Skip to content

Ergonomics and Tension Headaches

Posture, Tension Headache, Migraine, Headache, Natural Relief, Drug FreeSitting at your desk, you feel a pounding ache coming on in your head. Projects and emails suddenly become harder to complete, and it becomes hard to focus. Can you relate? Tension headaches seem to appear out of the blue; however, their trigger is typically repetitive posture. How you sit at your workstation can be aggravating your tension headaches.

Tips to Improve Workplace Posture (1)

  •  Make sure your screen is at eye level
  • Sit up against your seat back
  • Bring your shoulders back, avoid rounding shoulders
  • Maintain your elbows and wrists parallel to the floor when using a keyboard
  • Adjust your chair height so your knees are slightly lower than your hips
  • Make sure your feet are flat on the floor

While these adjustments may keep your tension headache symptoms at bay, the root cause is not addressed. Proper spinal alignment can help prevent these pounding headaches.

To learn more about the connection between head and neck injuries and migraines download our complimentary e-book Natural and Drug-Free Ways to End Your Migraines by clicking the image below.

 

How is my neck related to my tension headaches?

Your spine is responsible for protecting your spinal cord. Your spinal cord is essential for transmitting signals to and from your brain. When your atlas (top bone in your spine) misaligns, this leads to tension within your spinal cord. Spinal cord tension causes the signals going to and from your brain to become distorted. This may lead to tension headache symptoms.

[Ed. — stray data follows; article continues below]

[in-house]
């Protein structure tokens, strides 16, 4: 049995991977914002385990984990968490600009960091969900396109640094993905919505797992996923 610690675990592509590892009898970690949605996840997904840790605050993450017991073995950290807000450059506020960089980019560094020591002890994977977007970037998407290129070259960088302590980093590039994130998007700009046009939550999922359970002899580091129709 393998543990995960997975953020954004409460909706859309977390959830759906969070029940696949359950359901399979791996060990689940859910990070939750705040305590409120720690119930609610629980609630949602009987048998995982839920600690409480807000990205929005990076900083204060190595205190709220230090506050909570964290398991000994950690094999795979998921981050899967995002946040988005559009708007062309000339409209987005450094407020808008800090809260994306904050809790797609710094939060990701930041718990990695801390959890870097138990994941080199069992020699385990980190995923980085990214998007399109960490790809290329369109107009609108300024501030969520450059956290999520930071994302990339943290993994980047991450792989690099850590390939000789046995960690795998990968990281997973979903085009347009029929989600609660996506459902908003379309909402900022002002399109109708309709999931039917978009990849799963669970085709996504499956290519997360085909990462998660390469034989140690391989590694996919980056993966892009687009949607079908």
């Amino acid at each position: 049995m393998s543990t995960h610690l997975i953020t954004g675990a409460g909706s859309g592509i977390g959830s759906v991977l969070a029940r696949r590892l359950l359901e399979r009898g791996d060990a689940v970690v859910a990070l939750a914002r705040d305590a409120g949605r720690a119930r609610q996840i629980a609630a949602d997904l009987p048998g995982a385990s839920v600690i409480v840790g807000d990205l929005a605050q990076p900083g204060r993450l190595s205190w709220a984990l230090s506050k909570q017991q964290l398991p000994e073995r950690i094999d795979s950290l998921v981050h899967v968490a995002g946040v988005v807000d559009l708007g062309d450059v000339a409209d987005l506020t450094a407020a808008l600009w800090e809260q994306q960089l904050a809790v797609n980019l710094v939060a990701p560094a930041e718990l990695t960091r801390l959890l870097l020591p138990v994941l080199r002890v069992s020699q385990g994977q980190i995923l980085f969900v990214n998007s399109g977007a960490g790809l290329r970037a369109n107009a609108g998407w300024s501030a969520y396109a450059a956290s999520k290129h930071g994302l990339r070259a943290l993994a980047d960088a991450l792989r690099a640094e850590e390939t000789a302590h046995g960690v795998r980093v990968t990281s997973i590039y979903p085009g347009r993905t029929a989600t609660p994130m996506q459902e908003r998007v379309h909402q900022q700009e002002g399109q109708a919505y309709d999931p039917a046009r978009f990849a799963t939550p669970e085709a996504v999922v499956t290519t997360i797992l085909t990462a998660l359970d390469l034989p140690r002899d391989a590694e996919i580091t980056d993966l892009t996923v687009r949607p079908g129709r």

Dr. Packer has received the highest level of certification in NUCCA – a gentle and specific chiropractic technique designed to locate and correct atlas misalignments.  Through realigning the atlas, the tension in the spinal cord is reduced, allowing proper messages to be sent to and from the brain. This may cause a lessening of tension headache symptoms.

Palmer et al. studied 47 patients with non-migraine headaches. After two weeks of care (and only one correction), the subjects had a significant reduction in headache pain. They found that after 3-4 months of care, their headache symptoms decreased by 75% on average. (2)

To schedule a commentary consultation with Dr. Packer call 

757-382-5555 or simply click the button below.

Add Your Comment (Get a Gravatar)

Your Name

*

Your email address will not be published. Required fields are marked *.